Click on images to enlarge
infestation (Photo: Chris Gardiner)
habit (Photo: Sheldon Navie)
habit (Photo: Sheldon Navie)
close-up of stem and leaf (Photo: Sheldon Navie)
leaves and seed-head (Photo: Sheldon Navie)
reddish-coloured seed-head (Photo: Sheldon Navie)
close-up of flower spikelets (Photo: Sheldon Navie)
comparison of the seed-heads of awnless barnyard grass (Echinochloa colona), without bristles on the left, and barnyard grass (Echinochloa crus-galli), with bristles on the right (Photo: Sheldon Navie)
Echinochloa colona (L.) Link
Echinochloa colonum (L.) LinkPanicum colonum L.
Gramineae (South Australia)Poaceae (Queensland, New South Wales, the ACT, Victoria, Tasmania, Western Australia and the Northern Territory)
awnless barnyard grass, awnless barnyardgrass, barnyard grass, bird's rice, corn panic grass, Deccan grass, jungle rice, jungle ricegrass, jungle-rice, junglerice, Kalahari watergrass, marsh grass, millet-rice, pigeon millet, river grass, shama millet, short millet, swamp grass, swampgrass
The origin of this species is obscure, and it is now widely naturalised throughout the tropical, sub-tropical and warmer temperate regions of the world.
A very widely distributed grass that is most common throughout the northern and eastern parts of Australia. It is generally considered to be naturalised in Australia, however some herbaria are unsure of its status or consider it to be native. It is widespread throughout Queensland, New South Wales, the Northern Territory and the northern and north-western parts (i.e. the Kimberley and Pilbara regions) of Western Australia. It is also present in south-western Western Australia, in many parts of Victoria, in the ACT, in south-eastern South Australia and on Christmas Island.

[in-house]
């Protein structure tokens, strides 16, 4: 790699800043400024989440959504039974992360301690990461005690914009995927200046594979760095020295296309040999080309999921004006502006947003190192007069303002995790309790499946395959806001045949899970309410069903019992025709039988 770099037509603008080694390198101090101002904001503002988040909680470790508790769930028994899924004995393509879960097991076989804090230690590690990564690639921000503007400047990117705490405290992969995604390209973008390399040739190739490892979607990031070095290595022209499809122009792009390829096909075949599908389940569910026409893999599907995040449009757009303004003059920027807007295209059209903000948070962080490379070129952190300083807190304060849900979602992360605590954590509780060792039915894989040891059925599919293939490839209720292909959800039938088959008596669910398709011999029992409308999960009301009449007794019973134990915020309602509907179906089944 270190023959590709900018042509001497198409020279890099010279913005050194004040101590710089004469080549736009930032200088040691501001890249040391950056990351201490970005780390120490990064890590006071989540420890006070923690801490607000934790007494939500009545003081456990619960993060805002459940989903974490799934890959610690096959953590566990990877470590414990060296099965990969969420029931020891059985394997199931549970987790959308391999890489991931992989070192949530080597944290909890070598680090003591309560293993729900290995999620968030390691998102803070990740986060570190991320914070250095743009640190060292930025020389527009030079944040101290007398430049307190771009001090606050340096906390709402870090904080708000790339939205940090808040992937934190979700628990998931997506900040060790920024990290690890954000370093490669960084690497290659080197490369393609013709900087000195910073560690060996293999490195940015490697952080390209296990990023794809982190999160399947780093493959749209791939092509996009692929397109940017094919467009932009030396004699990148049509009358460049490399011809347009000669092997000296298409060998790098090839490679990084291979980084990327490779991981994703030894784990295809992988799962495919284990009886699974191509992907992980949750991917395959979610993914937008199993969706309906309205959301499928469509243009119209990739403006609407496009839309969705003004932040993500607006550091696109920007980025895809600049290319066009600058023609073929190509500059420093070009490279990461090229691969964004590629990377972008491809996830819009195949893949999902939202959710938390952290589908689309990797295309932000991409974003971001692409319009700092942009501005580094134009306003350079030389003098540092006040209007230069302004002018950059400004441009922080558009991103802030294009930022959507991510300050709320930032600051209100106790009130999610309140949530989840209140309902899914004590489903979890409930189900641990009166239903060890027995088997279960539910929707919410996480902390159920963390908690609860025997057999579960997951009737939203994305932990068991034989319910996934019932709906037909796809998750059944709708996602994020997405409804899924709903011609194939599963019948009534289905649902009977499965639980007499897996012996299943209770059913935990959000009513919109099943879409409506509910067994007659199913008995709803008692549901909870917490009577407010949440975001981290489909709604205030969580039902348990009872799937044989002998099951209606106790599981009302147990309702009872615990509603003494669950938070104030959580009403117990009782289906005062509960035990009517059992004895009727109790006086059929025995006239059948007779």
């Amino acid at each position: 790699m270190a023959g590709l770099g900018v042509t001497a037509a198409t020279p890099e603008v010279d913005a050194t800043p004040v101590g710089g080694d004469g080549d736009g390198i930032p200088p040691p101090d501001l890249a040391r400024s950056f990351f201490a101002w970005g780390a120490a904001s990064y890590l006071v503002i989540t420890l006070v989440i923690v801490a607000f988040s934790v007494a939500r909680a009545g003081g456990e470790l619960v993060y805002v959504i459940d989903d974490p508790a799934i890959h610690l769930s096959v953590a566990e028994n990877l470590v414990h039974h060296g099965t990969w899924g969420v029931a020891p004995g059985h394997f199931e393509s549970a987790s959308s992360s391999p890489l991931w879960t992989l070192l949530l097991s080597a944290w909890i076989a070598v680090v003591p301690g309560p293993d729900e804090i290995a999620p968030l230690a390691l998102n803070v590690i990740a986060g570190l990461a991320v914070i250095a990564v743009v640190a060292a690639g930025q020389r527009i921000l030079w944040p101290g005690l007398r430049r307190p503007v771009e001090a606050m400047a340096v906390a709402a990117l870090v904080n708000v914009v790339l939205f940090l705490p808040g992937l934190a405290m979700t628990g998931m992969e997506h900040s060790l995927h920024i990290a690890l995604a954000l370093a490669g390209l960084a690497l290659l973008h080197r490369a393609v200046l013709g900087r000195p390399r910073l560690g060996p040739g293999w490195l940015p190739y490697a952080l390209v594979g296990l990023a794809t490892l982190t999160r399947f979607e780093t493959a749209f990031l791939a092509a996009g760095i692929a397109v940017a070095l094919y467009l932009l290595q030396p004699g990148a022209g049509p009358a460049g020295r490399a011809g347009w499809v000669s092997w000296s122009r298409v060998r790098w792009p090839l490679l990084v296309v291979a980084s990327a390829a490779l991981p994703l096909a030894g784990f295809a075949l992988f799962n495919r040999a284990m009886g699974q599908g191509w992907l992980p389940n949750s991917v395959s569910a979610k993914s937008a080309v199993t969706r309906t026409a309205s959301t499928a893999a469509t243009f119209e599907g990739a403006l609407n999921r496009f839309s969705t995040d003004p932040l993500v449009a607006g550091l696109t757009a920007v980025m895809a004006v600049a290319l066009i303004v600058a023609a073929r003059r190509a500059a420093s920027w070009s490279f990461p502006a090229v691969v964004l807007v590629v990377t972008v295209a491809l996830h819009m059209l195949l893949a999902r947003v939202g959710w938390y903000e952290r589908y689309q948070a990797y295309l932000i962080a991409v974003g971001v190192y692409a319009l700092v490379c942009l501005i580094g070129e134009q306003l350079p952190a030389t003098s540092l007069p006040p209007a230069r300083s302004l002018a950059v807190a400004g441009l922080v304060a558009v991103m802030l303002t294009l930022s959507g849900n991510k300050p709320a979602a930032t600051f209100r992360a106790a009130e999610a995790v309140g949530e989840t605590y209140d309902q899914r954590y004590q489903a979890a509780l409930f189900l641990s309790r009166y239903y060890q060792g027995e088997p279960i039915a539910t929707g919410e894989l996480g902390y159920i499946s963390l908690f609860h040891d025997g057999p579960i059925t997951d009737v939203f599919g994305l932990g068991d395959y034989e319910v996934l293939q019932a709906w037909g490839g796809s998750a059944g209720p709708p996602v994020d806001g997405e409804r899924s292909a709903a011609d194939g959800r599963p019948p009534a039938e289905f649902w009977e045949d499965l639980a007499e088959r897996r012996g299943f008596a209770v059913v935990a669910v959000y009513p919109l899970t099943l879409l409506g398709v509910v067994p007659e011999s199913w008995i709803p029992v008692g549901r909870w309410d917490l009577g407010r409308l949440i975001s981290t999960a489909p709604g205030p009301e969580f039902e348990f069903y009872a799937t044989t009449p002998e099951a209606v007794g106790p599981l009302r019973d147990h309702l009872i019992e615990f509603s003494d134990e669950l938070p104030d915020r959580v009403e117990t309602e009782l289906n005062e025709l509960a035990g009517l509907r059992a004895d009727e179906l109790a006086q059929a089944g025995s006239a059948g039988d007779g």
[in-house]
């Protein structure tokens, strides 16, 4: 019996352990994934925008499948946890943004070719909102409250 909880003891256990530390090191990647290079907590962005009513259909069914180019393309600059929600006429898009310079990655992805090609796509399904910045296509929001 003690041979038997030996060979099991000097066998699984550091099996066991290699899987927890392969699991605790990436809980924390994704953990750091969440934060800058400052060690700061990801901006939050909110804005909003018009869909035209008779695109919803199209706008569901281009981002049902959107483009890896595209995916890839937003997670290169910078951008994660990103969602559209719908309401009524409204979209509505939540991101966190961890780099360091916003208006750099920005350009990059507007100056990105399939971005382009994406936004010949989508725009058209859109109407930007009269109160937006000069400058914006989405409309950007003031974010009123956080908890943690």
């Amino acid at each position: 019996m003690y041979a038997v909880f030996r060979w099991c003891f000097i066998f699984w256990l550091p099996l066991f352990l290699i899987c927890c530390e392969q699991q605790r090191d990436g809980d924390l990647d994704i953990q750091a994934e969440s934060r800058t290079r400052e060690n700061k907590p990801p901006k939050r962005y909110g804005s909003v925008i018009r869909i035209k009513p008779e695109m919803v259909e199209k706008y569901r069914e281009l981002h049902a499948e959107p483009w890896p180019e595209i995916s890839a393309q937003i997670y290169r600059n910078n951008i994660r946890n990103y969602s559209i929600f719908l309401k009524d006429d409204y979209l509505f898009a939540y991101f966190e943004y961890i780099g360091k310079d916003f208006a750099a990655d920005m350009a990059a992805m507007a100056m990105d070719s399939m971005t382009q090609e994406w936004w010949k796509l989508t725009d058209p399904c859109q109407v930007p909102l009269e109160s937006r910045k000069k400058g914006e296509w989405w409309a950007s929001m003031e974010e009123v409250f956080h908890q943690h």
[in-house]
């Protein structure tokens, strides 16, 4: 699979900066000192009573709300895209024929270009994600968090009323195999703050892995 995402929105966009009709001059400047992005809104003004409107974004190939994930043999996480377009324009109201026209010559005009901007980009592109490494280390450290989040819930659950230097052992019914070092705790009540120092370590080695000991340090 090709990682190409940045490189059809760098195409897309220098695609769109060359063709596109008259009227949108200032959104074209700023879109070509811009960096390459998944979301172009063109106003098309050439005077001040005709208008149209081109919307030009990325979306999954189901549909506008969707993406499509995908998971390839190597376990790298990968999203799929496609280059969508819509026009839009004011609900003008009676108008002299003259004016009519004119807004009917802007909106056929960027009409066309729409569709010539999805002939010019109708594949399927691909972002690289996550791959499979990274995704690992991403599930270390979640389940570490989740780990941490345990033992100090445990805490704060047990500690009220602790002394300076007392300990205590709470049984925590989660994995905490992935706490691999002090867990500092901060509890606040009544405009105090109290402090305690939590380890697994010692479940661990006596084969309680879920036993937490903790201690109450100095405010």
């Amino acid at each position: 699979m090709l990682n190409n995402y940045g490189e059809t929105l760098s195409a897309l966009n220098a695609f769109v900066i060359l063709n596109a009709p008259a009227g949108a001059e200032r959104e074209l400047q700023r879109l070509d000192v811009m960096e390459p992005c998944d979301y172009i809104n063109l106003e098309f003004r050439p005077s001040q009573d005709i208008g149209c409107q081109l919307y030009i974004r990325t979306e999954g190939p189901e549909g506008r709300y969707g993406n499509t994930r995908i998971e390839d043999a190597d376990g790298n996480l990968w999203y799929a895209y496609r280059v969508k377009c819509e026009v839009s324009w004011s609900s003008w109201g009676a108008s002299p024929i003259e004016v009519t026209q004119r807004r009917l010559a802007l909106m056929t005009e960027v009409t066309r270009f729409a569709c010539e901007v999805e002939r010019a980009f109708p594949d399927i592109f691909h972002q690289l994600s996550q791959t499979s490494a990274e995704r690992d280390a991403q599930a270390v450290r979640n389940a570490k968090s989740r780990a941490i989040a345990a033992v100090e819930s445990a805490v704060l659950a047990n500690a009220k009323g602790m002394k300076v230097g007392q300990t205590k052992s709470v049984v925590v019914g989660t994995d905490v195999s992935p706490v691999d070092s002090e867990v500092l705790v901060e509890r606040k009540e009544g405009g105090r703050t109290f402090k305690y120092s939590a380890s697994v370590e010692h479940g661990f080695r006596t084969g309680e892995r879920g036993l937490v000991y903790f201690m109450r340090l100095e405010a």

Awnless barnyard grass (Echinochloa colona) is a common weed of crops (particularly rice), gardens, roadsides, disturbed sites and waste areas in Australia. It also grows along waterways, on the margins of lakes and ponds, in swamps and wetlands, and in other damp habitats. It is regarded as an environmental weed in parts of Queensland, the Northern Territory and Victoria.
In south-eastern Queensland awnless barnyard grass (Echinochloa colona) is ranked among the top 200 environmental weeds and has invaded wetter habitats, including endangered swamp tea tree (Melaleuca tamariscina subsp. irbyana) thickets. It is also a common weed of arid wetland areas in central Australia (i.e. in the Northern Territory and South Australia).
Fact sheets are available from Department of Employment, Economic Development and Innovation (DEEDI) service centres and our Customer Service Centre (telephone 13 25 23). Check our website at www.biosecurity.qld.gov.au to ensure you have the latest version of this fact sheet. The control methods referred to in this fact sheet should be used in accordance with the restrictions (federal and state legislation, and local government laws) directly or indirectly related to each control method. These restrictions may prevent the use of one or more of the methods referred to, depending on individual circumstances. While every care is taken to ensure the accuracy of this information, DEEDI does not invite reliance upon it, nor accept responsibility for any loss or damage caused by actions based on it.
Copyright © 2016. All rights reserved. Identic Pty Ltd. Special edition of Environmental Weeds of Australia for Biosecurity Queensland.
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